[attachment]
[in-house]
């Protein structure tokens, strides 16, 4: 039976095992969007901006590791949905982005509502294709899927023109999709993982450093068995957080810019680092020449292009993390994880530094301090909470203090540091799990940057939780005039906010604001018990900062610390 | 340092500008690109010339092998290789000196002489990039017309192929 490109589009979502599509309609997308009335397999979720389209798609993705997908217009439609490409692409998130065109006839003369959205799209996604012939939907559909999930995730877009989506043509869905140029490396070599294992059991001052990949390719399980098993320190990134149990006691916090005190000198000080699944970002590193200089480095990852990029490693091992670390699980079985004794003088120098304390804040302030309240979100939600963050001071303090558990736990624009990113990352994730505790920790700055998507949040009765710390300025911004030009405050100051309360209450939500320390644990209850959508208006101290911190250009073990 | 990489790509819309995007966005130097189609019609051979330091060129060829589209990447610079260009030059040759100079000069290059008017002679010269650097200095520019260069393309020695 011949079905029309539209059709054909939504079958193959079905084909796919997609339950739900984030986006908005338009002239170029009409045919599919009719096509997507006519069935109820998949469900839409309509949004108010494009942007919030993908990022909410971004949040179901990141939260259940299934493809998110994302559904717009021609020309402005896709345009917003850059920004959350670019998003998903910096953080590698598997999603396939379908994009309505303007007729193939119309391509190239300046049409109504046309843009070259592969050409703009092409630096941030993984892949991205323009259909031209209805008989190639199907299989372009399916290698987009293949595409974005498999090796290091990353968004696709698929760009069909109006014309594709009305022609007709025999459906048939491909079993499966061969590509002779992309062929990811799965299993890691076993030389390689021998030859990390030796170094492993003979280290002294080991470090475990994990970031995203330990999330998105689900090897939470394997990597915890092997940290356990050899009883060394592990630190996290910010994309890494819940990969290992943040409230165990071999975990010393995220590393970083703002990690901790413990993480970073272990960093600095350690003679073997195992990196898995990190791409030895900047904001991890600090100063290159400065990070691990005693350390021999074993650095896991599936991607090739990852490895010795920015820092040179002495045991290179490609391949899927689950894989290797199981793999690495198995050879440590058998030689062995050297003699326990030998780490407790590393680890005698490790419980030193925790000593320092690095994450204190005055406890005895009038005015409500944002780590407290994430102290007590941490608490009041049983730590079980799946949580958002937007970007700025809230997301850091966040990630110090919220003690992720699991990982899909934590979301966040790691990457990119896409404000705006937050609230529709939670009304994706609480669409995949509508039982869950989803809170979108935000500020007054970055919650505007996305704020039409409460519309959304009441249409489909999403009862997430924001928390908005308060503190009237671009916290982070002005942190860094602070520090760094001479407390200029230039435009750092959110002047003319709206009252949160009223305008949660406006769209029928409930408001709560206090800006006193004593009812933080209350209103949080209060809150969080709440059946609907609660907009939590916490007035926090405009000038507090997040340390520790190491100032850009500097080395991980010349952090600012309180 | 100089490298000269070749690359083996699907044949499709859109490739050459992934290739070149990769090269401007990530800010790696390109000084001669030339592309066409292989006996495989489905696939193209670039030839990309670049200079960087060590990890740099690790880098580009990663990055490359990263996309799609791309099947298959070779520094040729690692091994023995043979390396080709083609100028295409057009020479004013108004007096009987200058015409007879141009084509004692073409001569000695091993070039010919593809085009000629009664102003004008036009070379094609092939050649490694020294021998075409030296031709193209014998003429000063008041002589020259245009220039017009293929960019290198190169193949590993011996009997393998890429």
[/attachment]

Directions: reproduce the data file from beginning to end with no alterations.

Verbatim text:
[in-house]
């Protein structure tokens, strides 16, 4: 039976095992969007901006590791949905982005509502294709899927023109999709993982450093068995957080810019680092020449292009993390994880530094301090909470203090540091799990940057939780005039906010604001018990900062610390 | 340092500008690109010339092998290789000196002489990039017309192929 490109589009979502599509309609997308009335397999979720389209798609993705997908217009439609490409692409998130065109006839003369959205799209996604012939939907559909999930995730877009989506043509869905140029490396070599294992059991001052990949390719399980098993320190990134149990006691916090005190000198000080699944970002590193200089480095990852990029490693091992670390699980079985004794003088120098304390804040302030309240979100939600963050001071303090558990736990624009990113990352994730505790920790700055998507949040009765710390300025911004030009405050100051309360209450939500320390644990209850959508208006101290911190250009073990 | 990489790509819309995007966005130097189609019609051979330091060129060829589209990447610079260009030059040759100079000069290059008017002679010269650097200095520019260069393309020695 011949079905029309539209059709054909939504079958193959079905084909796919997609339950739900984030986006908005338009002239170029009409045919599919009719096509997507006519069935109820998949469900839409309509949004108010494009942007919030993908990022909410971004949040179901990141939260259940299934493809998110994302559904717009021609020309402005896709345009917003850059920004959350670019998003998903910096953080590698598997999603396939379908994009309505303007007729193939119309391509190239300046049409109504046309843009070259592969050409703009092409630096941030993984892949991205323009259909031209209805008989190639199907299989372009399916290698987009293949595409974005498999090796290091990353968004696709698929760009069909109006014309594709009305022609007709025999459906048939491909079993499966061969590509002779992309062929990811799965299993890691076993030389390689021998030859990390030796170094492993003979280290002294080991470090475990994990970031995203330990999330998105689900090897939470394997990597915890092997940290356990050899009883060394592990630190996290910010994309890494819940990969290992943040409230165990071999975990010393995220590393970083703002990690901790413990993480970073272990960093600095350690003679073997195992990196898995990190791409030895900047904001991890600090100063290159400065990070691990005693350390021999074993650095896991599936991607090739990852490895010795920015820092040179002495045991290179490609391949899927689950894989290797199981793999690495198995050879440590058998030689062995050297003699326990030998780490407790590393680890005698490790419980030193925790000593320092690095994450204190005055406890005895009038005015409500944002780590407290994430102290007590941490608490009041049983730590079980799946949580958002937007970007700025809230997301850091966040990630110090919220003690992720699991990982899909934590979301966040790691990457990119896409404000705006937050609230529709939670009304994706609480669409995949509508039982869950989803809170979108935000500020007054970055919650505007996305704020039409409460519309959304009441249409489909999403009862997430924001928390908005308060503190009237671009916290982070002005942190860094602070520090760094001479407390200029230039435009750092959110002047003319709206009252949160009223305008949660406006769209029928409930408001709560206090800006006193004593009812933080209350209103949080209060809150969080709440059946609907609660907009939590916490007035926090405009000038507090997040340390520790190491100032850009500097080395991980010349952090600012309180 | 100089490298000269070749690359083996699907044949499709859109490739050459992934290739070149990769090269401007990530800010790696390109000084001669030339592309066409292989006996495989489905696939193209670039030839990309670049200079960087060590990890740099690790880098580009990663990055490359990263996309799609791309099947298959070779520094040729690692091994023995043979390396080709083609100028295409057009020479004013108004007096009987200058015409007879141009084509004692073409001569000695091993070039010919593809085009000629009664102003004008036009070379094609092939050649490694020294021998075409030296031709193209014998003429000063008041002589020259245009220039017009293929960019290198190169193949590993011996009997393998890429």